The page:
However, Bartee said those addicted to alcohol and drugs often do not approach the subject of their addiction soon enough.

“When [students are] dealing with substances, drugs and alcohol, they generally won’t try to come get help until way deep in the process,” Bartee said.

When students request to go off-campus for help, the Counseling Center sometimes refers them to ReGroup, according to Lew Moore, director of the Counseling Center. ReGroup is a counseling clinic in downtown Searcy.

“They have expertise in addictions and have a good reputation,” Moore said. “Most of them I know well, and the majority graduated from Harding.”

On campus, HUNAMI is a student organization that spreads awareness about mental illness among Harding students.

Does Policy Prevent Addiction?

Written by Nora Johnson, Features Editor & Erin Floyd, Head Copy Editor

The student handbook address the university’s policies related to substance use and addiction, including tobacco, alcohol and the use of controlled substances in “Section Five: Social Wellness.” “Section Four: Social Wellness” discusses the university’s stance on pornography. The handbook explains that behavior related to any of the aforementioned is “against the mission” of the university, and if caught, students may be subject to disciplinary action.

These policies, as well as those regarding other controlled substances, are elaborated upon in Section 13, “General Information.”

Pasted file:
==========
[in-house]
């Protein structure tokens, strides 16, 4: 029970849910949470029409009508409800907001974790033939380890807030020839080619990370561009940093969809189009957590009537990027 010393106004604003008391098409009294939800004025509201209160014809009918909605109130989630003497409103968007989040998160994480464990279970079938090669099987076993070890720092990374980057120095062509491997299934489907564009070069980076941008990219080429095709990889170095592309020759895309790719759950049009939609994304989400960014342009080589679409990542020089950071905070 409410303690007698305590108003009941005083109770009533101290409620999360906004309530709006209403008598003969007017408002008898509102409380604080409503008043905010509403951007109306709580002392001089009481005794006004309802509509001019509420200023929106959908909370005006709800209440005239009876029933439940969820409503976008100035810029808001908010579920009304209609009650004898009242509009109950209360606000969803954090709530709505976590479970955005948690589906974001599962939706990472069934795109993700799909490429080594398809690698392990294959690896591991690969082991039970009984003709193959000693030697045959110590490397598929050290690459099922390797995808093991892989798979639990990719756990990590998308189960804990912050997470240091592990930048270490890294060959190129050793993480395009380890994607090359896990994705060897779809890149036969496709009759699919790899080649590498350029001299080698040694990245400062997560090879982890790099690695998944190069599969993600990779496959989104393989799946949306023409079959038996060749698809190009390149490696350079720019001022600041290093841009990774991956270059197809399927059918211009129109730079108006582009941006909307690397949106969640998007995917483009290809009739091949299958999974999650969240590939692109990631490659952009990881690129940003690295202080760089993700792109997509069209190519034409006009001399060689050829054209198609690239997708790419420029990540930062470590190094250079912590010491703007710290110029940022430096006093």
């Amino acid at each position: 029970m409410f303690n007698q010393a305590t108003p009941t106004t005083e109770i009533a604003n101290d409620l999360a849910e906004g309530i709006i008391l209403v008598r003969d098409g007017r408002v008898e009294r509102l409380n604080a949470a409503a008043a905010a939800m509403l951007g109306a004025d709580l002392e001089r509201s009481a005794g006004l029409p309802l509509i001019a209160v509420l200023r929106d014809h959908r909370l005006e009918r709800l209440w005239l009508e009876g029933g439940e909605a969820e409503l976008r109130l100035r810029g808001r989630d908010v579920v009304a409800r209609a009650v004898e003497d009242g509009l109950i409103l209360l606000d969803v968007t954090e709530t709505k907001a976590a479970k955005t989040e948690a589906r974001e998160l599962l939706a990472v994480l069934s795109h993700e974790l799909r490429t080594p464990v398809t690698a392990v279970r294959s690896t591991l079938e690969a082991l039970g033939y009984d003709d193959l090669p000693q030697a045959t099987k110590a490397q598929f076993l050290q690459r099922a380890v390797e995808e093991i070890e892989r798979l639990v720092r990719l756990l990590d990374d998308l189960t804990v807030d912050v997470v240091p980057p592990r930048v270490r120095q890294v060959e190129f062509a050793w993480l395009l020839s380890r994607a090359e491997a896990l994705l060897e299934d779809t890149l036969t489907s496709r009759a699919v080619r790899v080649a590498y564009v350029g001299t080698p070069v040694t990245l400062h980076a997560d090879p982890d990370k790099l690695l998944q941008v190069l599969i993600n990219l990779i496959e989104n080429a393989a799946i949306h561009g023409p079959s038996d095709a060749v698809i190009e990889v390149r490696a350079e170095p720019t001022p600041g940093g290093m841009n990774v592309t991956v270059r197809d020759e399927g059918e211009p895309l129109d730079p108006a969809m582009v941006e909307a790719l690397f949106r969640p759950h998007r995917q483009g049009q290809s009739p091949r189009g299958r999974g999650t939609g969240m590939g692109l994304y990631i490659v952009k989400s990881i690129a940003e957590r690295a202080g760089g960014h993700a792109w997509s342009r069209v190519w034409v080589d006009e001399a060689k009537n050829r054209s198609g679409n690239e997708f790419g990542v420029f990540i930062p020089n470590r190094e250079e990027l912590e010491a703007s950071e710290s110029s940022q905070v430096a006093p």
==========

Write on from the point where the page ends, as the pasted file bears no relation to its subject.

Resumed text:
The question of policy’s effectiveness in preventing addiction is a national discussion.

What is the Policy?

Harding’s mission, as stated on its website, is “to provide a quality education that will lead to an understanding and philosophy of life consistent with Christian ideals.”

As dean of students, Zach Neal said he plays a role in deciding what consequences follow a violation of the student handbook.

“In the handbook, there are a list of possibilities that may happen for any given situation, and then it’s the deans — lovingly and with discretion, and with the goal of treating all students with fairness — that would communicate a consequence,” Neal said.

Neal and the student life deans practice the stated discretion in an approach to addiction he described as holistic. While there are policies in place that hold students accountable for their actions, there are also options for students to receive help.

“Involving a student handbook and trained counselors allows a safe environment to receive support and also beheldaccountable,”Nealsaid.“Tosaywhichoneis a deterrent more than the other would be hard to say.”